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Parkinson’s disease symptoms: The hidden clues of the condition found in your feet
Parkinson’s disease symptoms mainly relate to movement because the condition results in a loss of nerve cells in the part of the brain responsible for producing a chemical called dopamine. Dopamine acts as a messenger between the parts of the brain and nervous system that help control and coordinate body movements. One area of the body that can be affected is the feet. If stiffness in the feet occurs often, it could be a sign of something more serious.
For many people, problems with gait (the way you walk) may be one of the earliest signs of Parkinson’s, said the Parkinson’s Foundation.
The charity continued: “So it is important to be aware of some of the main issues you may experience in your feet and ankles.
“You may notice that you have difficulty with balance.
“Your posture may worsen.
“You may experience mobility problems such as stiffness in your muscles.
“These issues can mean that your pattern of walking changes and some people find that their stride gets shorter.
“You may also experience freezing, where your feet feel glued to the ground and it is difficult to take a step.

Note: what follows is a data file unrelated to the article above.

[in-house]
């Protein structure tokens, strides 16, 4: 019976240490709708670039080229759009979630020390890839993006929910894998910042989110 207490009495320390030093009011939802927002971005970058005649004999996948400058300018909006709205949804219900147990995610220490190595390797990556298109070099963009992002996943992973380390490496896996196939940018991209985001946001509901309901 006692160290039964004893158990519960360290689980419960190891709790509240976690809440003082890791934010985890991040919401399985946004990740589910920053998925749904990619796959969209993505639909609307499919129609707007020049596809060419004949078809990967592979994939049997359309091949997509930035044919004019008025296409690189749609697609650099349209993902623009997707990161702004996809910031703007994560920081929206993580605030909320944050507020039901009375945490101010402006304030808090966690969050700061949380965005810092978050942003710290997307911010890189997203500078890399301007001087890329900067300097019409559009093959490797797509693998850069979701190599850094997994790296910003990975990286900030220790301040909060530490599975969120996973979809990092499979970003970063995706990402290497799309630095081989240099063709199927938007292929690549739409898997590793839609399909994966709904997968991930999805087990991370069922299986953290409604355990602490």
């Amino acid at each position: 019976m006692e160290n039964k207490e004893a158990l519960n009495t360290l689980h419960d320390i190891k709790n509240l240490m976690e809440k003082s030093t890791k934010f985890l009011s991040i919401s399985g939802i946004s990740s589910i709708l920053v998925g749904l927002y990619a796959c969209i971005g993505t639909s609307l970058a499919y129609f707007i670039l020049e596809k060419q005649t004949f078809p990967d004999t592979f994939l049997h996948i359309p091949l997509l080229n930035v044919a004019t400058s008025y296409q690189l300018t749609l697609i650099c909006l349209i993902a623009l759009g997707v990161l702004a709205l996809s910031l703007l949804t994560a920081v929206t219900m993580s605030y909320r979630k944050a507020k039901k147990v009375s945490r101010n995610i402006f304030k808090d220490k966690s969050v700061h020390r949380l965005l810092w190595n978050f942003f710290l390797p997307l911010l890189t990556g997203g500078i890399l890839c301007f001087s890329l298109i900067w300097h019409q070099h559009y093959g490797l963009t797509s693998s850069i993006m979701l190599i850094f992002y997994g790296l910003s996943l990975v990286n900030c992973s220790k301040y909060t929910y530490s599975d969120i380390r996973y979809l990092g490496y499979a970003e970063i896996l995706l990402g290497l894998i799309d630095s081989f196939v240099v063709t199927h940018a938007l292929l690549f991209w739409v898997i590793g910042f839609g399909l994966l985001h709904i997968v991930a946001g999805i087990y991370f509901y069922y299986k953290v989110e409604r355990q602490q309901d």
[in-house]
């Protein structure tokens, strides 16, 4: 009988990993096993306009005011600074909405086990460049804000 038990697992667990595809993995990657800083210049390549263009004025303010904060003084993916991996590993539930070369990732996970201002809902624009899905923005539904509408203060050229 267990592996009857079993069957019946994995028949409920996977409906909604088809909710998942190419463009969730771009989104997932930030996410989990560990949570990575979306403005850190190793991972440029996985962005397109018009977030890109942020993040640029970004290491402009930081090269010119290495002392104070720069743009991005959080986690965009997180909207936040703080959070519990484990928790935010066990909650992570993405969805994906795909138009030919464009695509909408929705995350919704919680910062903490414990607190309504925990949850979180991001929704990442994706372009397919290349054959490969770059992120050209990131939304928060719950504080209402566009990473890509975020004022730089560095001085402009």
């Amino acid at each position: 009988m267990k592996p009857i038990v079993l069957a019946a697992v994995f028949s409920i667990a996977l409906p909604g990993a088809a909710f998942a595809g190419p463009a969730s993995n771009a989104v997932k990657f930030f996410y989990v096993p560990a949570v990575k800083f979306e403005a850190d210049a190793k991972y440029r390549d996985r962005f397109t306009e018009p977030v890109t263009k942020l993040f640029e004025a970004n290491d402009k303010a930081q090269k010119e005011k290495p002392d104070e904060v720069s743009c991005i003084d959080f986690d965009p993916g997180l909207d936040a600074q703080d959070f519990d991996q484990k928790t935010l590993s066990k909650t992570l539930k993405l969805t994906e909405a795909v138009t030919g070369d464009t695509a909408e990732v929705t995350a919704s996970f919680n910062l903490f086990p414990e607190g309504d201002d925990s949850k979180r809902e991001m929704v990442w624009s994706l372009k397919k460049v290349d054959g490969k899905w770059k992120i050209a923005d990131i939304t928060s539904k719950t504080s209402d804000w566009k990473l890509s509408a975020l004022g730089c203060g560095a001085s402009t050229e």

“Some people with Parkinson’s experience ankle or foot stiffness. It can affect your ankle joint and how easy it is to bend your foot up and down.”
Foot dystonia is another early warning symptom of Parkinson’s disease,
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What is foot dystonia?
Dystonia is the name for uncontrolled and sometimes painful muscle movements (spasms), explained the NHS.
The health site added: “It’s usually a lifelong problem, but treatment can help relieve the symptoms.
“Dystonia can affect your whole body or just one part and can start at any age.
“Symptoms of dystonia include uncontrolled muscle cramps and spasms, parts of your body twisting into unusual positions – such as your neck being twisted to the side or your feet turning inwards, shaking (tremors) and uncontrolled blinking.”
How to ease the pain
A few basic ways to treat pain in Parkinson’s, according to the Michael J Fox Organisation, include:
Identify the source of the pain, if possible
Optimize control of motor symptoms
Use nonpharmacologic methods, if helpful
Add pain medication as necessary
According to the NHS, the three main symptoms of Parkinson’s disease that affect physical movement are:
Tremor – shaking, which usually begins in the hand or arm and is more likely to occur when the limb is relaxed and resting
Slowness of movement (bradykinesia) – physical movements are much slower than normal, which can make everyday tasks difficult and result in a distinctive slow, shuffling walk with very small steps
Muscle stiffness (rigidity) – stiffness and tension in the muscles, which can make it difficult to move around and make facial expressions and can result in painful muscle cramps (dystonia).